Whiskey is a 5 month old black male Dane. He is a sweet guy who who needs a little extra care.
When he came into rescue at 9 weeks of age, we were told he has Persistent Right Aortic Arch that is interfering with his ability to swallow his food properly. Once we find out what he is dealing with, we will have a better idea how to treat it.
10/28/2018 – Whiskey was surrendered to RMGDRI due to a medical condition: Persistent Right Aortic Arch (PRAA). PRAA is a vascular ring anomaly in dogs that can affect esophageal function. In Whiskey’s case, if his food is too big or if he eats too fast, it causes him to regurgitate his food. His foster family has taken care in making sure Whiskey’s meals are made into a slurry, and that he eats slowly and upright.
10/29/2018 – Whiskey has an appointment scheduled with a cardiology specialist for 11/15/2018.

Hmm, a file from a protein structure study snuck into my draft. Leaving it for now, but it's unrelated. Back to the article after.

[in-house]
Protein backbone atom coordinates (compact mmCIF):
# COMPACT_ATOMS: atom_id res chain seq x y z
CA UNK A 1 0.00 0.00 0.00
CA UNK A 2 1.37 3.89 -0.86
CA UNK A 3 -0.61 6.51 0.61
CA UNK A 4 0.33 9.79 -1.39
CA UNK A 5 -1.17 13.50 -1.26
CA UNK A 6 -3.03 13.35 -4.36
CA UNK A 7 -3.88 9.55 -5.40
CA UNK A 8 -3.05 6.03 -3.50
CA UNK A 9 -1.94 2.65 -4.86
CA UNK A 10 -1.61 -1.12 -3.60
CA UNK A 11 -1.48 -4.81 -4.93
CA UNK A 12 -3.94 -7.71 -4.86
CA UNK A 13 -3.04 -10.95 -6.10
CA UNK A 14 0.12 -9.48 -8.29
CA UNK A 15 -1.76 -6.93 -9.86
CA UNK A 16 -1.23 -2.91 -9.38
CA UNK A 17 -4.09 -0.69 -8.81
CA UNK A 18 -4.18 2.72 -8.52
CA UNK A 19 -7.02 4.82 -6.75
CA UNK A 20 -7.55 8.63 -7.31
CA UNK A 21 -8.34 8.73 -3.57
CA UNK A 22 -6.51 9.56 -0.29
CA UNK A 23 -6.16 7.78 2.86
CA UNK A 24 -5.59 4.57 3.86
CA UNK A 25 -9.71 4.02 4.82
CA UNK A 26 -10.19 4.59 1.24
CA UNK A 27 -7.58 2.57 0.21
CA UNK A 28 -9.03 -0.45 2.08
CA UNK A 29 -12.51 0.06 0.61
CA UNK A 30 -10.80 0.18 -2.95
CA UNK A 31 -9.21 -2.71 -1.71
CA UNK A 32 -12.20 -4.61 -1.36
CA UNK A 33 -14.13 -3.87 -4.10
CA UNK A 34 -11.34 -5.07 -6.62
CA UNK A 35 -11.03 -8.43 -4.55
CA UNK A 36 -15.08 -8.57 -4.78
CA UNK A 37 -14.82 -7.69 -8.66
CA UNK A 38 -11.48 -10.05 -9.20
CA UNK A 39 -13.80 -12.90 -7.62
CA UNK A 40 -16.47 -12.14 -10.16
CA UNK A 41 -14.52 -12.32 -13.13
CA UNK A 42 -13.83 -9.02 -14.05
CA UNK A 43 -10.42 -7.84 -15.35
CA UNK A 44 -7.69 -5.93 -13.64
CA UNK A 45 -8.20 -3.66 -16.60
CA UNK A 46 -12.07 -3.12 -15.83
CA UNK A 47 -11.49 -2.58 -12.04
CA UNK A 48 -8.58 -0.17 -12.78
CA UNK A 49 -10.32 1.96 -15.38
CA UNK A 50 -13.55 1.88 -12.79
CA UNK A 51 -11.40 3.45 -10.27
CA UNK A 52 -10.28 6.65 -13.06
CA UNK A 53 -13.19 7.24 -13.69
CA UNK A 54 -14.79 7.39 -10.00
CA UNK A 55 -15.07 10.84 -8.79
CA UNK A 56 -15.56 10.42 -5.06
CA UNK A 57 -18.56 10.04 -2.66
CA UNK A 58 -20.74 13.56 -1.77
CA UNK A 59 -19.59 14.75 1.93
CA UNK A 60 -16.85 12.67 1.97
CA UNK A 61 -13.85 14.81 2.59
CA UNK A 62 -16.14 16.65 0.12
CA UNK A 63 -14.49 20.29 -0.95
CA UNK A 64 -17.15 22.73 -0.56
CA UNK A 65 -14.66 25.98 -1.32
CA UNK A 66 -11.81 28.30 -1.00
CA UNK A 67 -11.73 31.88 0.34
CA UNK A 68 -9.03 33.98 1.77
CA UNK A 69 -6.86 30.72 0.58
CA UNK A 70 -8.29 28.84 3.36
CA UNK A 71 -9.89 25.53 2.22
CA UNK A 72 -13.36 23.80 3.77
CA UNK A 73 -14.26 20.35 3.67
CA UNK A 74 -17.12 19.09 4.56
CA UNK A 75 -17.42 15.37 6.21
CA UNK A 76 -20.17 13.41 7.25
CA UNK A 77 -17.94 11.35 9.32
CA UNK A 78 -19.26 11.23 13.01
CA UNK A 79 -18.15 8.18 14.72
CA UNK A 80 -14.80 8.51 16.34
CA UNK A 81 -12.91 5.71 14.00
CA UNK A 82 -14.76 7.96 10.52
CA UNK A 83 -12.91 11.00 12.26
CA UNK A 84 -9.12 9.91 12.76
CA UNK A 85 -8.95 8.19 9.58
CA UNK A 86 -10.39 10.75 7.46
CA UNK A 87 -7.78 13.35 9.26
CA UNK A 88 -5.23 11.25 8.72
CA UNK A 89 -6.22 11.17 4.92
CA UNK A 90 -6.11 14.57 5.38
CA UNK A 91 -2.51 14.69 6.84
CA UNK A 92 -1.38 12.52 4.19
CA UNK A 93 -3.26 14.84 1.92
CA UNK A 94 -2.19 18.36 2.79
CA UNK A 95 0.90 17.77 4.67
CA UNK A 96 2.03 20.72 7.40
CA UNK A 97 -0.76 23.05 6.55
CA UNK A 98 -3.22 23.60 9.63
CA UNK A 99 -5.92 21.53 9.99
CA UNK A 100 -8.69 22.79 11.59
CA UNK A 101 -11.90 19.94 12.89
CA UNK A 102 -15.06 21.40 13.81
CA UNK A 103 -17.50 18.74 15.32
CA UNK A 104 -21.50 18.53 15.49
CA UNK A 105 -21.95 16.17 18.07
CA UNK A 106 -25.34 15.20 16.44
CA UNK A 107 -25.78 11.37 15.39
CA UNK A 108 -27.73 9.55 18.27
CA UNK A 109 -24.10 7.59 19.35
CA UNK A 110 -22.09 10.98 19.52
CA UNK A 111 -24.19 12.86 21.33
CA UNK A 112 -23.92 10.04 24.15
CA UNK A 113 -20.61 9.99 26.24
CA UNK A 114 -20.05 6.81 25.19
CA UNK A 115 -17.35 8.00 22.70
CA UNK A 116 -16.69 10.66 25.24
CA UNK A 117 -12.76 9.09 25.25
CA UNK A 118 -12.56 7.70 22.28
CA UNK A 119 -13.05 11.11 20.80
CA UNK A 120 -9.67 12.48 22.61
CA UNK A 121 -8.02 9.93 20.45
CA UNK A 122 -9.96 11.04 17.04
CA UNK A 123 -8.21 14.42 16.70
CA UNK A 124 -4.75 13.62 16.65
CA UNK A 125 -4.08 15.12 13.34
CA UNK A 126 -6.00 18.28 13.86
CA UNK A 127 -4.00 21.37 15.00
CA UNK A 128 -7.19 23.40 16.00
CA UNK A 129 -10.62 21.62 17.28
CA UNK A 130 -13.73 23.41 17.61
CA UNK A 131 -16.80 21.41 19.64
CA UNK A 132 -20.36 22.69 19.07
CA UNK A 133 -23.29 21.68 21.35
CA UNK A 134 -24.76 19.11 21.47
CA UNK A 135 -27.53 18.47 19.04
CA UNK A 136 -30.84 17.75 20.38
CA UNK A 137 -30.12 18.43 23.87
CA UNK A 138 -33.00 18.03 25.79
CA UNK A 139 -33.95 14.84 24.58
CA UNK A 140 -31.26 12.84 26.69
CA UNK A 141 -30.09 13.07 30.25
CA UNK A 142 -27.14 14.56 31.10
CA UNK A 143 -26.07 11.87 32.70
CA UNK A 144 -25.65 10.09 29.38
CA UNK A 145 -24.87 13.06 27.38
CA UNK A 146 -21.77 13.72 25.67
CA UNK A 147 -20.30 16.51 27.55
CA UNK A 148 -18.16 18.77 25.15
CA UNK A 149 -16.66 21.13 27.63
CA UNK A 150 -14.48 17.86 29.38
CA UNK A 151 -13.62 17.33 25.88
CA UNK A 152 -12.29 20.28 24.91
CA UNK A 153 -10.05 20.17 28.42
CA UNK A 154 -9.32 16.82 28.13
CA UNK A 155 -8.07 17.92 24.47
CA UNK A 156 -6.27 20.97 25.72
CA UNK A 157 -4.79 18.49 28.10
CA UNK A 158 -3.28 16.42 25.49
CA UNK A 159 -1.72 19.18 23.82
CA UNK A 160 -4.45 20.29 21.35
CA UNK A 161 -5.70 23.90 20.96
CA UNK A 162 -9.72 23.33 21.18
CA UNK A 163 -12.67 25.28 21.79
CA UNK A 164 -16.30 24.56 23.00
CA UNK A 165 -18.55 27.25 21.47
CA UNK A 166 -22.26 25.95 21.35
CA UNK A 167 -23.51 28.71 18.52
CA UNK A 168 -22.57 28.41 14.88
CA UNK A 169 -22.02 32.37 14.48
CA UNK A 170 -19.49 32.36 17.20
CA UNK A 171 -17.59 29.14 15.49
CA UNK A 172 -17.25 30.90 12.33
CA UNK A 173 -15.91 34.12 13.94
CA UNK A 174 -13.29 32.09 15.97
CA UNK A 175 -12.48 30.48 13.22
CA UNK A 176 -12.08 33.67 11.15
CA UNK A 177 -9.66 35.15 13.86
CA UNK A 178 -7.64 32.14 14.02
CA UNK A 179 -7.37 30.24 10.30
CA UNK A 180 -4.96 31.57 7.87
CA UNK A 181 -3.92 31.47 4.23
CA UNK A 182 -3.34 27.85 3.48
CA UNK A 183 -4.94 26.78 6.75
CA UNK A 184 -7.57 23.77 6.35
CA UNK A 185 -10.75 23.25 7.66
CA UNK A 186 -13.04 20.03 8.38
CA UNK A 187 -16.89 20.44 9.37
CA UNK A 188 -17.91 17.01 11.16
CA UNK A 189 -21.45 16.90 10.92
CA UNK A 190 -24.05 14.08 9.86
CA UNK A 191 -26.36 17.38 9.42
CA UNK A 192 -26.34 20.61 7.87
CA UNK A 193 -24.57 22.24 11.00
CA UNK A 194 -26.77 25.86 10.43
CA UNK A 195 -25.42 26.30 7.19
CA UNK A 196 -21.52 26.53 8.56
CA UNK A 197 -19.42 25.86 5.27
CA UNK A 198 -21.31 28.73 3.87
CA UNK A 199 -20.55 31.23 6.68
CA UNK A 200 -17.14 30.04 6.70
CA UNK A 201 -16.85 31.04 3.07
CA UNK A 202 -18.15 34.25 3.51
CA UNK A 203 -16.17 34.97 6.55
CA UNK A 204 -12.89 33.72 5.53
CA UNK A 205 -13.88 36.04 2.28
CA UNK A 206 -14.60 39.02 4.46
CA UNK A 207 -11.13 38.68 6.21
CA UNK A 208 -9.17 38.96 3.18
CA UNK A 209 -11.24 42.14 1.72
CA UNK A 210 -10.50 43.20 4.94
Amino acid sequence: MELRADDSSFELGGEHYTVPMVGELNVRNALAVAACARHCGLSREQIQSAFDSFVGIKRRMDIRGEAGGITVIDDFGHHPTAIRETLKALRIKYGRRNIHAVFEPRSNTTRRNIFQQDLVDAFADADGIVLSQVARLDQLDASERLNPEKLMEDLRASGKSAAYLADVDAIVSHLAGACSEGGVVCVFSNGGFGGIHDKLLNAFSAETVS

11/15/2018 – Whiskey met with the cardiology specialist today. While he has a history of regurgitating his food, Whiskey does not have the classic signs of a Persistent Right Aortic Arch. There is no leftward tracheal deviation and no esophageal dilation. He could still have PRAA without the classic signs or a different type of vascular ring anomaly. The cardiology specialist has recommended that he have a contrast esophagram with fluorscopy completed in order to better understand what is happening when Whiskey tries to eat.
11/19/2018 – Appointment consult scheduled for 11/27/2018 with a veterinary hospital capable of completing the diagnostic procedures recommended.
12/1/2018 – Whiskey has been diagnosed with Megaesophagus. Surgery is not indicated at this time and he will need to eat and drink in a Bailey-like chair for the remainder of his life to help facilitate the movement of food to the stomach. In addition to eating/drinking in a Bailey chair, Whiskey will require all food to be pureed and softened down into a gruel. His episodes of regurgitation and vomiting need to be held to a very minimum (none would be ideal). A record should be kept to monitor when these episodes occur. Aspirated Pneumonia is a serious known risk for dogs with Megaesophagus.
You can find out more about this condition at these links.